Debt and Depression: How to Find Your Financial and Mental Path Forward

Debt and depression can often go hand in hand.

While her student debt topped out at $81,000, Melanie Lockert was earning just $10-12 an hour living in New York City. She felt trapped, unable to move forward and make financial progress. She started a blog Dear Debt to write about her experience.

“Debt is paying for your past, not paying for your present or your future,” Lockert says. For her and many people, she says, that feeling of helplessness and despair around debt can lead to depression.

The Links Between Debt and Depression

If you’re struggling with debt and depression, you’re not alone. Nearly half (45%) of Americans have felt depressed about their financial situation lately, according to a Student Loan Hero survey. And student loan borrowers were twice as likely to feel depressed about their finances.

Experiencing money and mental health problems at the same time can even create a cycle with each problem feeding into the other, as illustrated by the Money and Mental Health Policy Institute in England.

Financial stress and difficulties can contribute to mental health problems, which in turn make it harder to manage money and seek appropriate support.

money and mental health

On top of this, debt and money are still considered taboo topics of discussion — making it harder to get social support. This can contribute to feelings of isolation and shame about debt. And the costs of debt can make it difficult to afford, access, and pay for professional help and support, such as therapy or mental health treatment.

Pre-existing depression or mental health problems can also make it difficult to manage money and even result in further debt, says Katherine Iesiev, LICSW, CFSW, founder of She Minds Money, a financial therapy and coaching service for women. Depression or mental health concerns can affect finances “through unstable employment, reduced financial coping skills, or increased spending on convenience when energy and motivation are low,” Iesiev says.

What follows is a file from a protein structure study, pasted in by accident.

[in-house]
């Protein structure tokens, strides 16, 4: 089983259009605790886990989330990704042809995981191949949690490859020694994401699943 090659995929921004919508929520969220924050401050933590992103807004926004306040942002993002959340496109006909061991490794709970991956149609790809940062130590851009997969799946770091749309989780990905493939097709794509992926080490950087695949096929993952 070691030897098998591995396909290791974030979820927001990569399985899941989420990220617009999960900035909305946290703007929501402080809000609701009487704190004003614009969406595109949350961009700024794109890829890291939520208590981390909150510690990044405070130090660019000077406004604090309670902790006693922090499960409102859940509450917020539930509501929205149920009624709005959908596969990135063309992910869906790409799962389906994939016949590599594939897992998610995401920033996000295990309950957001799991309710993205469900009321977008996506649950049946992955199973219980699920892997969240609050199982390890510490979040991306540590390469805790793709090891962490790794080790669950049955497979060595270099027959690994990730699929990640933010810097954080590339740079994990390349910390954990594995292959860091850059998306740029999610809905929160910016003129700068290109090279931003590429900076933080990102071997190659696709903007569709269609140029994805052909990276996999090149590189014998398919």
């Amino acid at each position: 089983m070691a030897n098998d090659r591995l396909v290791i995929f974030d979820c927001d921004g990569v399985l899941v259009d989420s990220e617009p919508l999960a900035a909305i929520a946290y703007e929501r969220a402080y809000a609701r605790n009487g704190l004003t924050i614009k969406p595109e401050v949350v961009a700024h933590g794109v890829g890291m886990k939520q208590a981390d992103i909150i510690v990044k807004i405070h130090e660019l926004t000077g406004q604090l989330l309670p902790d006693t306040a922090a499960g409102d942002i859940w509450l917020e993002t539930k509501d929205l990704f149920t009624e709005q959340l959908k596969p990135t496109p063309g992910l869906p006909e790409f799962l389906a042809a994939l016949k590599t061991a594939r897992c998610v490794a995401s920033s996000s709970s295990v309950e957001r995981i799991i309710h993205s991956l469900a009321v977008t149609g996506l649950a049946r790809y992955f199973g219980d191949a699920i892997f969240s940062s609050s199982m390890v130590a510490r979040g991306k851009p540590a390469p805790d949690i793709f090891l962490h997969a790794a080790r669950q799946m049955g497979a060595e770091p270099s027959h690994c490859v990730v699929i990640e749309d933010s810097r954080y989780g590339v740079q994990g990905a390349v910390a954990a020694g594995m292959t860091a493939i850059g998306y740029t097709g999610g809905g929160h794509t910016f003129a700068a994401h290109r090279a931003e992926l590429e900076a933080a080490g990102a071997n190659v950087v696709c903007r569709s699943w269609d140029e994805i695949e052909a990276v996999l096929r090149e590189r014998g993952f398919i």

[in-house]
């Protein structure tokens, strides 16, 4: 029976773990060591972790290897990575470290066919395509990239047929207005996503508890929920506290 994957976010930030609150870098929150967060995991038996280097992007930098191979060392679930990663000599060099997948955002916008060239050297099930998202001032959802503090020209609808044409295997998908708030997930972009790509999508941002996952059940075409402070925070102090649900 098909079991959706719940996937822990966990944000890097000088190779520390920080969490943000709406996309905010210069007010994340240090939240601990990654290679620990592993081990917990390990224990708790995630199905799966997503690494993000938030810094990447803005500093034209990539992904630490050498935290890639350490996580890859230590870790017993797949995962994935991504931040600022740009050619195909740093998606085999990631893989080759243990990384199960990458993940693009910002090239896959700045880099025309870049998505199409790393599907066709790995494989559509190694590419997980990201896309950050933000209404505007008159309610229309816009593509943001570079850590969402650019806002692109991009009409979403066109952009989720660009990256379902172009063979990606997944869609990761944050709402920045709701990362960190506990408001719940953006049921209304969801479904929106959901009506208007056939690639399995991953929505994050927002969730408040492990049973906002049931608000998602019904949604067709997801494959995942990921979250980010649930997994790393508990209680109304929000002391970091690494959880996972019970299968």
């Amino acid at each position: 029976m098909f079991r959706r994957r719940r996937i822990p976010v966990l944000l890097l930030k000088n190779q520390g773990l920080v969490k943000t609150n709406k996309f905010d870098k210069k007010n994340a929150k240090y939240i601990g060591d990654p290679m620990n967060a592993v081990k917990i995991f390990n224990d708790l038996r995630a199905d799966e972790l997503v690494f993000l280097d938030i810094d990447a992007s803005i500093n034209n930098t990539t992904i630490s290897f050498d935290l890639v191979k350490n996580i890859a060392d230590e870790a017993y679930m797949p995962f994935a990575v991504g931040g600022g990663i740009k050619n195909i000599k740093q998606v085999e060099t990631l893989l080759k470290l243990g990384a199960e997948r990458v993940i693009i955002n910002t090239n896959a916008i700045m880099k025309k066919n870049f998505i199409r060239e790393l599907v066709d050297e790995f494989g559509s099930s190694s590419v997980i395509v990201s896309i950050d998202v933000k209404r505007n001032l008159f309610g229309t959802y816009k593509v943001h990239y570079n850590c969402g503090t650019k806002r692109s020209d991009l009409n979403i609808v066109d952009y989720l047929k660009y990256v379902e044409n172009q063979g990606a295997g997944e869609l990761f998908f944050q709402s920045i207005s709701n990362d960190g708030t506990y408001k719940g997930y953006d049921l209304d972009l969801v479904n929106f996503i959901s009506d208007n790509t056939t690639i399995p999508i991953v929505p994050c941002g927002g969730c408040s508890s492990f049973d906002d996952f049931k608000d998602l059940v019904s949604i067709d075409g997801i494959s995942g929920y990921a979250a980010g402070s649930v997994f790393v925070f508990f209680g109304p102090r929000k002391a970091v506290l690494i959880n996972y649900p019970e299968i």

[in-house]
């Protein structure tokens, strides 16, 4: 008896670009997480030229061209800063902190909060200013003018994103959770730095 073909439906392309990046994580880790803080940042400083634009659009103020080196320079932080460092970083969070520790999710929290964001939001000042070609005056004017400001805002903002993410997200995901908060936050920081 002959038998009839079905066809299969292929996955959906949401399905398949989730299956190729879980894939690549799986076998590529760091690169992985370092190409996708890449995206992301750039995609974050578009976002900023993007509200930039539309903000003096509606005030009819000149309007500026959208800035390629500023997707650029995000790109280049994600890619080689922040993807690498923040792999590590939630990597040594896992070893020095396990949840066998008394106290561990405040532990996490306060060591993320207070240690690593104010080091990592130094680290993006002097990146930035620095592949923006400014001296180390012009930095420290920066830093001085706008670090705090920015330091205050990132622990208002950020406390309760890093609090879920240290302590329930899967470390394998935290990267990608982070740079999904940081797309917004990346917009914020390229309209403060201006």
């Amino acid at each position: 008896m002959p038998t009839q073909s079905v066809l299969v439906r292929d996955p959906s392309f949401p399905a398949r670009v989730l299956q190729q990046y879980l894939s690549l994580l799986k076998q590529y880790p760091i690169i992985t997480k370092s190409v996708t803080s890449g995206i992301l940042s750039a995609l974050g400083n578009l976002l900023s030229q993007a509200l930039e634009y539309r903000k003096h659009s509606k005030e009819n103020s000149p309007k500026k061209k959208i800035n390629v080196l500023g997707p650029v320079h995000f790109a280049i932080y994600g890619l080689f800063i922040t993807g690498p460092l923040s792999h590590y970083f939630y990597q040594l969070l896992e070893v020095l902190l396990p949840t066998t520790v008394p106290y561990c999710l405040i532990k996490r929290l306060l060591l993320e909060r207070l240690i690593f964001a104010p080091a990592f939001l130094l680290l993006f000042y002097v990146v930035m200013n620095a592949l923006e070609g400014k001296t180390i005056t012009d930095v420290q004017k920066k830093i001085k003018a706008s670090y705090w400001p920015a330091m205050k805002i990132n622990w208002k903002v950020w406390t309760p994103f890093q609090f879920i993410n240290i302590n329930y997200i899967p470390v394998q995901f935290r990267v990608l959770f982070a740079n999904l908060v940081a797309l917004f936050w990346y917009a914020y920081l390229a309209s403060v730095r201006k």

Manage Depression and Mental Health First

If you’re experiencing depression that’s related to your debt, you’re not alone.

“Your mental health comes first,” Iesiev says. “Without taking action to alleviate your depression, it will be that much more difficult to make progress on your debt.”

If you are having thoughts of suicide, seek immediate help through local behavioral crisis center, the emergency room, or a national suicide hotline, Iesiev urges. Call the national hotline at 800-273-8255, or visit

Additionally, “When depressive symptoms last for more than two weeks or start to interfere with your functioning in your family, at work, or at school, then it’s a good time to seek [professional] help,” she says.

Beyond seeking professional help, here are some ways to support your mental health and manage depression.

Separate yourself from your debt. “Try to uncouple your self-worth from your net worth, or the size of your debt,” Iesiev says. Recognize that your debt is just a number and doesn’t define you or your life. You deserve to feel better and minimize stress, regardless of debt.

Explore mental health supports and solutions. Brainstorm ways you can support your mental health, such as getting more sleep or taking time off of work.